We all have had our ways of finding a way into boardgames and RPGs, some are chance encounters such as reading a book, some are through friends or through TV. My interest started at school in 1981 when I heard of someone playing (through a mutual friend) a new game called ‘Dungeons and Dragons’. Being someone that had been brought up films such as the ‘Sinbad…’ series, ‘Journey to the Centre of the Earth’ with Doug McClure or anything to do with sci-fi, I already had an overactive imagination, so to speak. After much nagging and cajoiling through the mutual friend (named Adrian, aka ‘Ade’) I managed to get involved with the group. Philip (or ‘Marshy’ as we called him) was the one that had all the rule books and games, including the D&D rules, ‘Car Wars’ and ‘Necromancer’ by Metagaming/Steve Jackson. I managed to get a few games during dinnertimes at school (despite being told ‘I wouldn’t get it’ at first – children can be so cruel!) and bought bits and pieces from Marshy and Ade with some pocket money I scraped together.
The first ‘proper’ foray into owning gaming stuff was ‘The Sorcerers Cave’ boardgame by Terence Donnelly and originally published by Ariel (in the UK at least) back in 1978. I bought this from Ade as he was done playing it and I was eager to own any sort of gaming ‘kit’. I recall playing it solo, as the game could be played this way or with friends. The aim of the game was to reach the fourth level dungeon and defeat the sorceror and collect as much treasure as possible. Along the way you have encounter cards for creatures such as trolls and the deadly medusa! The box was supplied with rules, dice, counters, encounter cards and dungeon tiles. The games biggest advantage is that the dungeon tiles could be placed and changed each game, giving a different game each time you played. The rules were quick to start and I got into playing pretty easily. Sorcerers Cave served me well into 1982, but the games started to drop off as I got into more ‘advanced’ RPG and board games in 1983, when things took off with Tunnels and Trolls and trips to Games Workshop.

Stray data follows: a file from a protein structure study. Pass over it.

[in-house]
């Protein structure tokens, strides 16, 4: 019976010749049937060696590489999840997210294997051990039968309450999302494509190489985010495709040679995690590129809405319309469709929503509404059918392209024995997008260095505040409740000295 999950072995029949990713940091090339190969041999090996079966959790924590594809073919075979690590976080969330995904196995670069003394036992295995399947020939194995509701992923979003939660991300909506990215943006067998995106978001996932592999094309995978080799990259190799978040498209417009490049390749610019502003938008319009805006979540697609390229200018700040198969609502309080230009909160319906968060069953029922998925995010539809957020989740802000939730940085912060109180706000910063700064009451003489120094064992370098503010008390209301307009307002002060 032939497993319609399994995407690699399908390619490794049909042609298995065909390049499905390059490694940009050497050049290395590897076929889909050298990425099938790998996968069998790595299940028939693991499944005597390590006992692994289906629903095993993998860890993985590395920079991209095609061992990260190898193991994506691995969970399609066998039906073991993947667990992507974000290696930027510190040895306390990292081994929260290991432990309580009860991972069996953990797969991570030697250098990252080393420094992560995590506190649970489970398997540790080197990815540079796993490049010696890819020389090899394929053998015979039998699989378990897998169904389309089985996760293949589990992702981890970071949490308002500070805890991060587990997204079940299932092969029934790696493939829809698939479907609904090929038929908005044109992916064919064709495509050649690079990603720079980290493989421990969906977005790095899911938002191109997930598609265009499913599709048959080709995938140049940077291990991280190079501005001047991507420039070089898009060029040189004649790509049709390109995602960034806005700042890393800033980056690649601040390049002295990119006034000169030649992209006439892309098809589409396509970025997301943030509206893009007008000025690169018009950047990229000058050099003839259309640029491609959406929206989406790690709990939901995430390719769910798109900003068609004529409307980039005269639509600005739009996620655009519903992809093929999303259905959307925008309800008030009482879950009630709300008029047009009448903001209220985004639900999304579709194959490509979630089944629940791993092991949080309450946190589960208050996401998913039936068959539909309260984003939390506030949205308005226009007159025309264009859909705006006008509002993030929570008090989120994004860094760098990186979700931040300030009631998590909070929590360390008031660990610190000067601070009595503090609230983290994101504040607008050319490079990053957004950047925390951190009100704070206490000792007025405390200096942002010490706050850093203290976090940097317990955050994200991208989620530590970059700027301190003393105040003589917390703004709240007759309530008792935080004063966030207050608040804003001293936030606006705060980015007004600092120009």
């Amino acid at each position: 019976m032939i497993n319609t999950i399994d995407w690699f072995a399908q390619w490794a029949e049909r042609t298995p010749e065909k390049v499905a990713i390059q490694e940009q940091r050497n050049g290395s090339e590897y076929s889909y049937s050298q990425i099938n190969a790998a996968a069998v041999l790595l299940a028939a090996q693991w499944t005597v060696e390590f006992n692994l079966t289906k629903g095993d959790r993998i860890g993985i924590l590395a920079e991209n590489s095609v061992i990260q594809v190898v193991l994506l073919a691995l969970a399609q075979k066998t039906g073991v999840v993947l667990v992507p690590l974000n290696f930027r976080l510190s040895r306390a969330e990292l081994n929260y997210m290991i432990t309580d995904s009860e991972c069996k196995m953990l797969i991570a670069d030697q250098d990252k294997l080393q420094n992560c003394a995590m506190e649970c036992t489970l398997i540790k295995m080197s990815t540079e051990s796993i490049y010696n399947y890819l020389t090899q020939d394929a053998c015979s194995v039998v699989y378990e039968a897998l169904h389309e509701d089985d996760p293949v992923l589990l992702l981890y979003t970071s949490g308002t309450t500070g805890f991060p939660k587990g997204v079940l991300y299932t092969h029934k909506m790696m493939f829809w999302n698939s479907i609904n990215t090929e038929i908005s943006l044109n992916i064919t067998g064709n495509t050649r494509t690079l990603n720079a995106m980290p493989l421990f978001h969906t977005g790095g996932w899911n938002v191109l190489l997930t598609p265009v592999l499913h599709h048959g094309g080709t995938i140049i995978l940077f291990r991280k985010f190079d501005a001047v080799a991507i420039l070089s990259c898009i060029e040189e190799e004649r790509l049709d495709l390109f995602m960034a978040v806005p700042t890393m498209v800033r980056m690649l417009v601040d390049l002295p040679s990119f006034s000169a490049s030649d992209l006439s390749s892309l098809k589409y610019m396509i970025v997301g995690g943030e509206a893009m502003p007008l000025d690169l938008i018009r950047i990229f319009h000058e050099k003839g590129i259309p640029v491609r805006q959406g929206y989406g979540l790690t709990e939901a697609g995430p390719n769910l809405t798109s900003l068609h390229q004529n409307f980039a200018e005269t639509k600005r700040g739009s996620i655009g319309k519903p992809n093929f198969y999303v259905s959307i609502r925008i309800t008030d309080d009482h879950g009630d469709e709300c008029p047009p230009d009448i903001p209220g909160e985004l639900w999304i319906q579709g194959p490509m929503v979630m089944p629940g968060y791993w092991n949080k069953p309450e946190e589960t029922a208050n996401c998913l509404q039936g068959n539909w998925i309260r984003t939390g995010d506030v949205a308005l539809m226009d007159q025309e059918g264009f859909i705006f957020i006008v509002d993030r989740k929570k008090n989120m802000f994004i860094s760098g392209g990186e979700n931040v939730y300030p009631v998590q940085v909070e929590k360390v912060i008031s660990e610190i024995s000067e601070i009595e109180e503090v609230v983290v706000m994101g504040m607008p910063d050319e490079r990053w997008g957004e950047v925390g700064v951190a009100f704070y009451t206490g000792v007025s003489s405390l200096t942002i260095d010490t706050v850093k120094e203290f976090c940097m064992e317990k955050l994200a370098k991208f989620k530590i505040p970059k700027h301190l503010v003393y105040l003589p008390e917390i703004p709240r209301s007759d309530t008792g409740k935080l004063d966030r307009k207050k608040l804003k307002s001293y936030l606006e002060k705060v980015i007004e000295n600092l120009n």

The dungeon tiles were used for games with miniatures as they proved to be roughly the right size for 25mm gaming, but eventually Sorcerers Cave found its way into my bedroom wardrobe where it lay for the next few decades.
I thought the box was lost when I moved out of my parents house, however whilst doing a bit of sorting out in the garage a few weeks ago, I came across a box that had been packed up and was full of gaming and miniatures kit, including the SC box.
The quick couple of photos I took show that its still in reasonable condition, surviving being stored for such a long time. Everything seems to be intact and no components lost. I didn’t have time to spend more time looking through it, so it was safely packed away again. Now I know I’ve still got the box, I plan to open it up again in the near future, when I have some more time to spend on it.
For those that are interested, the original writer Terence Donnelly is still around and has some notes about how The Sorcerers Cave game was inspired and developed. His blog gives an overview how the game system works and some of the follow up products, the expansion pack and The Mystic Wood.
Though not as advanced as many games today, I still have fond memories of The Sorcerers Cave game as it helped me get started in an enjoyable lifelong hobby.